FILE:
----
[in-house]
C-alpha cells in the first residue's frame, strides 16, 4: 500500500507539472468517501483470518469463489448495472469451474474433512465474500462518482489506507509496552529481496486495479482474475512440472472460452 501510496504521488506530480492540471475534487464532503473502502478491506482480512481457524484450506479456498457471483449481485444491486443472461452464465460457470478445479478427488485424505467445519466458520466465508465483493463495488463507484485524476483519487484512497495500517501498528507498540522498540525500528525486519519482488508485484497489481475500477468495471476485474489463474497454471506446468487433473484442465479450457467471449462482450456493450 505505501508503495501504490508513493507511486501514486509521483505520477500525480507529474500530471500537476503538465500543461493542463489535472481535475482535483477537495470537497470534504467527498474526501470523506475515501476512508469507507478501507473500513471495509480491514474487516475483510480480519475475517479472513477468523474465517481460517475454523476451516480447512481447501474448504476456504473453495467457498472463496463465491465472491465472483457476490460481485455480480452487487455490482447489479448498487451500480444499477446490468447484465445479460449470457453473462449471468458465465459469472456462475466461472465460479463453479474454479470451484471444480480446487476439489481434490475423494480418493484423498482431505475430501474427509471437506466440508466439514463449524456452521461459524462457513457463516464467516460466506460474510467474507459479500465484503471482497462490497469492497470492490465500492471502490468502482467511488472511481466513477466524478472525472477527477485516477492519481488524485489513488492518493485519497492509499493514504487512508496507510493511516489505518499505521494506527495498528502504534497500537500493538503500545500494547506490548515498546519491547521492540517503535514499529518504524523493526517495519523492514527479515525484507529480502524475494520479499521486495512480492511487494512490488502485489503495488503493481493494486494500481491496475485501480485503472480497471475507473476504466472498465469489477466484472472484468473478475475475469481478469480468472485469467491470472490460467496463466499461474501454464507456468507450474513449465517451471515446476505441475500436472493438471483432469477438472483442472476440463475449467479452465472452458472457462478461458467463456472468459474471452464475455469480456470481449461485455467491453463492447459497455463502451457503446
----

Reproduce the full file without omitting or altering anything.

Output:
[in-house]
C-alpha cells in the first residue's frame, strides 16, 4: 500500500507539472468517501483470518469463489448495472469451474474433512465474500462518482489506507509496552529481496486495479482474475512440472472460452 501510496504521488506530480492540471475534487464532503473502502478491506482480512481457524484450506479456498457471483449481485444491486443472461452464465460457470478445479478427488485424505467445519466458520466465508465483493463495488463507484485524476483519487484512497495500517501498528507498540522498540525500528525486519519482488508485484497489481475500477468495471476485474489463474497454471506446468487433473484442465479450457467471449462482450456493450 505505501508503495501504490508513493507511486501514486509521483505520477500525480507529474500530471500537476503538465500543461493542463489535472481535475482535483477537495470537497470534504467527498474526501470523506475515501476512508469507507478501507473500513471495509480491514474487516475483510480480519475475517479472513477468523474465517481460517475454523476451516480447512481447501474448504476456504473453495467457498472463496463465491465472491465472483457476490460481485455480480452487487455490482447489479448498487451500480444499477446490468447484465445479460449470457453473462449471468458465465459469472456462475466461472465460479463453479474454479470451484471444480480446487476439489481434490475423494480418493484423498482431505475430501474427509471437506466440508466439514463449524456452521461459524462457513457463516464467516460466506460474510467474507459479500465484503471482497462490497469492497470492490465500492471502490468502482467511488472511481466513477466524478472525472477527477485516477492519481488524485489513488492518493485519497492509499493514504487512508496507510493511516489505518499505521494506527495498528502504534497500537500493538503500545500494547506490548515498546519491547521492540517503535514499529518504524523493526517495519523492514527479515525484507529480502524475494520479499521486495512480492511487494512490488502485489503495488503493481493494486494500481491496475485501480485503472480497471475507473476504466472498465469489477466484472472484468473478475475475469481478469480468472485469467491470472490460467496463466499461474501454464507456468507450474513449465517451471515446476505441475500436472493438471483432469477438472483442472476440463475449467479452465472452458472457462478461458467463456472468459474471452464475455469480456470481449461485455467491453463492447459497455463502451457503446